[4a] The next argument raised by Liebler is that the rule which he challenges is not reasonable, and for this reason may not be enforced against him. [5] The ability to enforce use restrictions is not, of course, absolute. California Civil Code section 1354, subdivision (a) provides: "The covenants and restrictions in the declaration shall be enforceable equitable servitudes, unless unreasonable ...." The Nahrstedt court defined unreasonable as those restrictions which "are wholly arbitrary, violate a fundamental public policy, or impose a burden on the use of affected land that far outweighs any benefit." (Nahrstedt v. Lakeside Village Condominium Assn., supra, 8 Cal.4th at p. 382.)

In addition, enforcement of the restriction must be in good faith, not arbitrary or capricious, and by procedures which are fair and uniformly applied. (Nahrstedt v. Lakeside Village Condominium Assn., supra, 8 Cal.4th at p. 383.) The framework of reference, as the court made clear, is not the reasonableness specific to the objecting homeowner, but reasonableness as to the common interest development as a whole. (Id. at p. 386.) Thus, restrictions recorded in the declaration (here, the CC&Rs) are presumptively reasonable, and so long as uniformly applied, will be enforced by the courts unless they fall into one of the three categories of "unreasonable" restrictions. (Ibid.)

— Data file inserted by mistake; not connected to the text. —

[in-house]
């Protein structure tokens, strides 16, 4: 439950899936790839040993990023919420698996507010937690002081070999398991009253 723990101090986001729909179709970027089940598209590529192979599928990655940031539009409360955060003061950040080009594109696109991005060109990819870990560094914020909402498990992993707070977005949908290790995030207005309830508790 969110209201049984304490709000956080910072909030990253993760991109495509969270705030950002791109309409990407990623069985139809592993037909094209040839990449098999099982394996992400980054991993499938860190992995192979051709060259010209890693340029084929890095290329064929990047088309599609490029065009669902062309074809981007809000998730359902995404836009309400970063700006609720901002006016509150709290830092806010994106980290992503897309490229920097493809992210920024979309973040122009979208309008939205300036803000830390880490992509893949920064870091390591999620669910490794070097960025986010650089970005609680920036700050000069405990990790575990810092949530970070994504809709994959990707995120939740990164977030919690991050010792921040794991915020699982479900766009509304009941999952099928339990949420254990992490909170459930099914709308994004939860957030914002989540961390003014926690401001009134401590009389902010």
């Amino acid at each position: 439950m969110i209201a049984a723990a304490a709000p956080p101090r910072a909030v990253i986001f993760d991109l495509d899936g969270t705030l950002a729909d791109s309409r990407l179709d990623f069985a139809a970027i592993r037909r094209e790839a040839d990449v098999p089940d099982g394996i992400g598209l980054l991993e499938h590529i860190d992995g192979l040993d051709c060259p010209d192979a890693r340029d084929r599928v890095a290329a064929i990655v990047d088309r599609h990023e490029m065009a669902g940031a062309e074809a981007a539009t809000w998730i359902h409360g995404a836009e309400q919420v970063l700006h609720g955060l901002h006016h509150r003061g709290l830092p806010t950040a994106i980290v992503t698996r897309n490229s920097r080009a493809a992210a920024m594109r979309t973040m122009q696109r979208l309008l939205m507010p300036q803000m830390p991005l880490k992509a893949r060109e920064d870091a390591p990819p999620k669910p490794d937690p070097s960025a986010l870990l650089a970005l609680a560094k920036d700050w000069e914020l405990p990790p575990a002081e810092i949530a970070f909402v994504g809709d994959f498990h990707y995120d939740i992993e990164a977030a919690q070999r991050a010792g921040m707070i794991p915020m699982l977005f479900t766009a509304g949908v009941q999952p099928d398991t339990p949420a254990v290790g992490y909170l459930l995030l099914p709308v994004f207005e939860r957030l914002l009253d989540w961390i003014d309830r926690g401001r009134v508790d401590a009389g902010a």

[4b] In this case Liebler's claim that exclusion of nonresident owners from the common recreational facilities is unreasonable must fail, since the [40 Cal.App.4th 1610] evidence received below demonstrates (a) the restriction was reasonable in itself from the perspective of the development as a whole, rather than that of Liebler, and (b) this reasonable restriction was also neither arbitrarily nor unfairly applied, but was instead applied evenhandedly.

A.  The Restriction Itself Is Reasonable.

Viewed from the perspective of this particular common interest development as a whole, there is no indication that the restriction is arbitrary. fn. 5 To the contrary, as noted by the court below, there are valid reasons why members of a tennis-oriented residential condominium might choose to restrict access to their private tennis courts, since maintaining a low density ensures the courts will be available to residents, families and guests.